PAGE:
Extension to deadline for registering trusts

The Trust Registration Service (TRS) is an online service that provides a single digital route for trustees and personal representatives to register a trust and notify HM Revenue and Customs (HMRC) of changes in circumstances.

In a significant extension to the service, on 1 September 2021 HMRC confirmed that the TRS was able to accept the registration of non-taxable, express UK trusts. The original deadline for trusts to be registered was 10 March 2022. However, due to delays in getting the TRS prepared, this deadline was later extended to 1 September 2022.

Rules relating to non-taxable trusts

HMRC have confirmed that the 1 September 2022 deadline applies to all trusts that existed on or after 6 October 2020 – even if they are now closed. After this deadline, all new trusts (and any amendments to existing trusts) must be registered within 90 days. So that any trusts created in the run up to the change in deadline are not disadvantaged, the 90-day rule will apply to registrable trusts created from 2 June 2022.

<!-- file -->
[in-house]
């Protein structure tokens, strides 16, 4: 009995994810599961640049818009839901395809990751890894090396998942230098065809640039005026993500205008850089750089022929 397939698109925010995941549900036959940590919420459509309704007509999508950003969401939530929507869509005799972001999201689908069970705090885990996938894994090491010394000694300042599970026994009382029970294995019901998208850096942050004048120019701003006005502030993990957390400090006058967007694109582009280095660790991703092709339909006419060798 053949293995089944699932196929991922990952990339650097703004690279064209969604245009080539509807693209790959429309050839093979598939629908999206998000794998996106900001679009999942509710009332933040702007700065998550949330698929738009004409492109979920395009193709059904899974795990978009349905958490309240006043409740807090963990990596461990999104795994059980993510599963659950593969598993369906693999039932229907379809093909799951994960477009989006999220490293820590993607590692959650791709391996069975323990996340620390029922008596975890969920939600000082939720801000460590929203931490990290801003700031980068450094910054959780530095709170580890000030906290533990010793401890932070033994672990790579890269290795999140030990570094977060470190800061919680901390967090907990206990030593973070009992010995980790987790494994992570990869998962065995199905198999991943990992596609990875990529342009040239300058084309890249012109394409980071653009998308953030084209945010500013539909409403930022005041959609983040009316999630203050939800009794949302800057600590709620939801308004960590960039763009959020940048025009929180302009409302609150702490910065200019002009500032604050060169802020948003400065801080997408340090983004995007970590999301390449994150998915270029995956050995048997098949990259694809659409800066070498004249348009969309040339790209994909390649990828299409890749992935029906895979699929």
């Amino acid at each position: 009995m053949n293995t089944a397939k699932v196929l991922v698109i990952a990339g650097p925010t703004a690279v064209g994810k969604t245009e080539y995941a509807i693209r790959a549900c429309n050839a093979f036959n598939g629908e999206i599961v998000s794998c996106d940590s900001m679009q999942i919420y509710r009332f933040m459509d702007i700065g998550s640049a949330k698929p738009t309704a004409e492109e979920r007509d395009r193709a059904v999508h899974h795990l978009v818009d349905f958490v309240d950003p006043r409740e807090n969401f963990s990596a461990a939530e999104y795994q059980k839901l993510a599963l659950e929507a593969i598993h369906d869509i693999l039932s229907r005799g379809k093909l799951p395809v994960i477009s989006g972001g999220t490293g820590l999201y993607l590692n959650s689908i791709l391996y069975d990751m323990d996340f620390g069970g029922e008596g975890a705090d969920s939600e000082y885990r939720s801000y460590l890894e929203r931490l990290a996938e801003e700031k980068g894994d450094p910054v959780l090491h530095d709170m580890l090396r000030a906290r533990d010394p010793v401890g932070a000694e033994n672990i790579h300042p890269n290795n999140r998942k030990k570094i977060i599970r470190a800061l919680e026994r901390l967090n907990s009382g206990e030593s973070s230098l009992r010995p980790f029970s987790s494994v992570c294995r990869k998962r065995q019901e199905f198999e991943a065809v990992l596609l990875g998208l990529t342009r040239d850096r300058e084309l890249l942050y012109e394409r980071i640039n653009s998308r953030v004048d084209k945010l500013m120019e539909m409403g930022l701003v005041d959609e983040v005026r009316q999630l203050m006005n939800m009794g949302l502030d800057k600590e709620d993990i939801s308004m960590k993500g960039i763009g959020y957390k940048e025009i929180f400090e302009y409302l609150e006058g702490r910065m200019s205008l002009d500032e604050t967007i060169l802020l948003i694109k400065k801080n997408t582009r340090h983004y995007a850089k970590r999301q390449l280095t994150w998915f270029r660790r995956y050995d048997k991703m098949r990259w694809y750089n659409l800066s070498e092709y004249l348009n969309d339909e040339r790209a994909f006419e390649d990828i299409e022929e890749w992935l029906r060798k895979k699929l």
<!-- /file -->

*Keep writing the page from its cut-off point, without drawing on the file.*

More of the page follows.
Exempt non-taxable trusts

Some trusts are exempt from registration unless they pay UK tax. For example, trusts used to hold money or assets of a UK-registered pension scheme, trusts holding life insurance and other policies that pay out upon a person’s death, charitable trusts and will trusts.

Help is at hand

If you are involved with trusts or estates within the United Kingdom, or with links to the United Kingdom, you may find HMRC’s TRS Manual helpful. This can be found here https://www.gov.uk/hmrc-internal-manuals/trust-registration-service-manual/trsm10010

The rules relating to trusts are complex, but sensible financial planning, including the use of trusts, can help to reduce the amount of tax you pay and safeguard your wealth for the future. We can help with any trust queries you may have – please get in touch.

Information is based on our current understanding of taxation legislation and regulations. Any levels and bases of, and reliefs from taxation, are subject to change. The Financial Conduct Authority does not regulate tax planning.